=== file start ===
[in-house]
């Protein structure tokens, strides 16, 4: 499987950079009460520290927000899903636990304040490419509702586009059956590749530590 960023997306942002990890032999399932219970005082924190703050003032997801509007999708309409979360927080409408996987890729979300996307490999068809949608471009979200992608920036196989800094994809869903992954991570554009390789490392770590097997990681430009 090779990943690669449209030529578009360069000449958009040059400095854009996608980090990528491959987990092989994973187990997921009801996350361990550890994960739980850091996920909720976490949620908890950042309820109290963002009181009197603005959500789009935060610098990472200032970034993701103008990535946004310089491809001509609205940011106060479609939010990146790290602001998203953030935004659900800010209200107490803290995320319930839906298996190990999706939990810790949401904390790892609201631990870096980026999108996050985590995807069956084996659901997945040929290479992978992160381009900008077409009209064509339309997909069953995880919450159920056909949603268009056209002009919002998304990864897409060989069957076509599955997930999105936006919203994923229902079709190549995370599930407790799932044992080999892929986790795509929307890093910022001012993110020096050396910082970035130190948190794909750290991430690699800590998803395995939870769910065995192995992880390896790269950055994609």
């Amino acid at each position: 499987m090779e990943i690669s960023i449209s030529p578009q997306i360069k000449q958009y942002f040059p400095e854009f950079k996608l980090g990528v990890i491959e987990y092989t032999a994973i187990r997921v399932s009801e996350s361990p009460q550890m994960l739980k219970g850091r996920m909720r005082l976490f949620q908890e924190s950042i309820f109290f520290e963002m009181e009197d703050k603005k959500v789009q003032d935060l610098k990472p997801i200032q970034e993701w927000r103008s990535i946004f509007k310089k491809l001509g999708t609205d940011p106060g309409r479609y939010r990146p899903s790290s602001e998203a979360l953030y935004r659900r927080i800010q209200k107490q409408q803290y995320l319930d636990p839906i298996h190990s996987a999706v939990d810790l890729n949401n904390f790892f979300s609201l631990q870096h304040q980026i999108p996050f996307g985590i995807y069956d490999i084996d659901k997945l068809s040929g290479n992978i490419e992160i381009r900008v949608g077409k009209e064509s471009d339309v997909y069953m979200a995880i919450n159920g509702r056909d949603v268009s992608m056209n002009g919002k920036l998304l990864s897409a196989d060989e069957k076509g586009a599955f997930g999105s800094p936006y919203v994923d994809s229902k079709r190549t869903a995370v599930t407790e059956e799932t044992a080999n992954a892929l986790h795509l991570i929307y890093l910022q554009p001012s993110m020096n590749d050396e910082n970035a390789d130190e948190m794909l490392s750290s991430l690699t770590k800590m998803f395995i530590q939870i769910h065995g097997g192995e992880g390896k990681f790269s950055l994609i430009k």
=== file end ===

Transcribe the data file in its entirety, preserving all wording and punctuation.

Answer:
[in-house]
């Protein structure tokens, strides 16, 4: 499987950079009460520290927000899903636990304040490419509702586009059956590749530590 960023997306942002990890032999399932219970005082924190703050003032997801509007999708309409979360927080409408996987890729979300996307490999068809949608471009979200992608920036196989800094994809869903992954991570554009390789490392770590097997990681430009 090779990943690669449209030529578009360069000449958009040059400095854009996608980090990528491959987990092989994973187990997921009801996350361990550890994960739980850091996920909720976490949620908890950042309820109290963002009181009197603005959500789009935060610098990472200032970034993701103008990535946004310089491809001509609205940011106060479609939010990146790290602001998203953030935004659900800010209200107490803290995320319930839906298996190990999706939990810790949401904390790892609201631990870096980026999108996050985590995807069956084996659901997945040929290479992978992160381009900008077409009209064509339309997909069953995880919450159920056909949603268009056209002009919002998304990864897409060989069957076509599955997930999105936006919203994923229902079709190549995370599930407790799932044992080999892929986790795509929307890093910022001012993110020096050396910082970035130190948190794909750290991430690699800590998803395995939870769910065995192995992880390896790269950055994609």
């Amino acid at each position: 499987m090779e990943i690669s960023i449209s030529p578009q997306i360069k000449q958009y942002f040059p400095e854009f950079k996608l980090g990528v990890i491959e987990y092989t032999a994973i187990r997921v399932s009801e996350s361990p009460q550890m994960l739980k219970g850091r996920m909720r005082l976490f949620q908890e924190s950042i309820f109290f520290e963002m009181e009197d703050k603005k959500v789009q003032d935060l610098k990472p997801i200032q970034e993701w927000r103008s990535i946004f509007k310089k491809l001509g999708t609205d940011p106060g309409r479609y939010r990146p899903s790290s602001e998203a979360l953030y935004r659900r927080i800010q209200k107490q409408q803290y995320l319930d636990p839906i298996h190990s996987a999706v939990d810790l890729n949401n904390f790892f979300s609201l631990q870096h304040q980026i999108p996050f996307g985590i995807y069956d490999i084996d659901k997945l068809s040929g290479n992978i490419e992160i381009r900008v949608g077409k009209e064509s471009d339309v997909y069953m979200a995880i919450n159920g509702r056909d949603v268009s992608m056209n002009g919002k920036l998304l990864s897409a196989d060989e069957k076509g586009a599955f997930g999105s800094p936006y919203v994923d994809s229902k079709r190549t869903a995370v599930t407790e059956e799932t044992a080999n992954a892929l986790h795509l991570i929307y890093l910022q554009p001012s993110m020096n590749d050396e910082n970035a390789d130190e948190m794909l490392s750290s991430l690699t770590k800590m998803f395995i530590q939870i769910h065995g097997g192995e992880g390896k990681f790269s950055l994609i430009k």